New Research Leads to Binding Protein Development for Cancer Treatment


Research may lead to the development of new types of binding proteins for biological sugar structures, which play a significant role in cancer and infectious diseases.

A research team from the Technical Unveristy of Munich is focused on designing artificial binding proteins for therapeutic applications. Their findings may lead to the development of new types of binding proteins for biological sugar structures, which play a significant role in cancer and infectious diseases.

“The recognition of specific sugar molecules, or so-called carbohydrates, is of vital importance in many biological processes,” said researcher Ame Skerra, professor of biological chemistry, in a press release.

Most cells carry a marker consisting of sugar chains, which are attached to the outside of the cell membrane or to the membrane proteins, thus enabling the body to identify where the cells belong or whether certain cells are foreign. Pathogens also have sugar structures of their own or they can bind to these, according to the study authors.

Proteins perform a wide range of functions within cells, generally have only low affinity to sugars. Thus, their molecular recognition poses a challenge due to the fact that water molecules look similar to sugar molecules, which means that they are hidden in aqueous environment within cells. Therefore, the research team set out to design an artificial binding protein with a chemical composition that makes it easier to bind to biological sugar structures.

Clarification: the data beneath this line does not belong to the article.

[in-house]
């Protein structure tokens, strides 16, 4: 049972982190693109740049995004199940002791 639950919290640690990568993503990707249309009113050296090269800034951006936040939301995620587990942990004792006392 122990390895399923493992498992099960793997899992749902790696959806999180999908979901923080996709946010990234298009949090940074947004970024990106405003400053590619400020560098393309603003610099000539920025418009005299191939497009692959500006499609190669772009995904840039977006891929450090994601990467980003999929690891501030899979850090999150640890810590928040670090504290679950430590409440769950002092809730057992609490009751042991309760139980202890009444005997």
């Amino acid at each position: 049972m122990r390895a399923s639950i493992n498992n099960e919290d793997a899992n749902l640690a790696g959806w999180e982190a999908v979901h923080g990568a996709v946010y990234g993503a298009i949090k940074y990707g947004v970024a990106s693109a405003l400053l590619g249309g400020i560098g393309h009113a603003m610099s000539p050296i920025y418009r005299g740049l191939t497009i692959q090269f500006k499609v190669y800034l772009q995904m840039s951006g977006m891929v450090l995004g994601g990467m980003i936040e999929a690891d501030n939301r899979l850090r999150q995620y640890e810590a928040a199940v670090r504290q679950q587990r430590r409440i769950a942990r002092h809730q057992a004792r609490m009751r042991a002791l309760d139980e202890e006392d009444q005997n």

Using the possibilities opened by synthetic biology, the research team employed an additional artificial amino acid, a boric acid group, into the amino acid chain of a protein. In doing so, researchers created an entirely new class of binding protein for sugar molecules. This artificial sugar-binding function is superior to natural binding proteins, known as lectins, both in strength and in possible sugar specificities, according to the study authors.

“The sugar-binding activity of boric acid and its derivatives has been known for nearly a century,” Skerra said. “The chemical element boron is common on earth and has low toxicity, but so far has largely remained unexplored by organisms.”

By using X-ray crystallography, the research team succeeded in unraveling the crystal structure of a model complex of the artificial protein, allowing them to validate the biomolecular concept.

Following approximately 5 years of fundamental scientific research, the findings from professor Skerra’s laboratory can now be applied to practical medical needs. Skerra explained, “our results should not only be used to support the future development of new carbohydrate ligands in biological chemistry, but should also pave the way for creating high-affinity agents for controlling or blocking medically-relevant sugar structure on cell surfaces.”

A blocking agent could be used for conditions in which strong cell growth is evident or when pathogens are attaching themselves to cells, such as in oncology and virology. If the study authors are successful in blocking the sugar-binding function and in slowing down the progress of a disease, they said it would give the patient’s immune system sufficient time to mobilize the body’s natural defenses.


  • Blocking sugar structures on viruses and tumor cells [news release]. TUM website. Published March 17, 2020. Accessed March 23, 2020.

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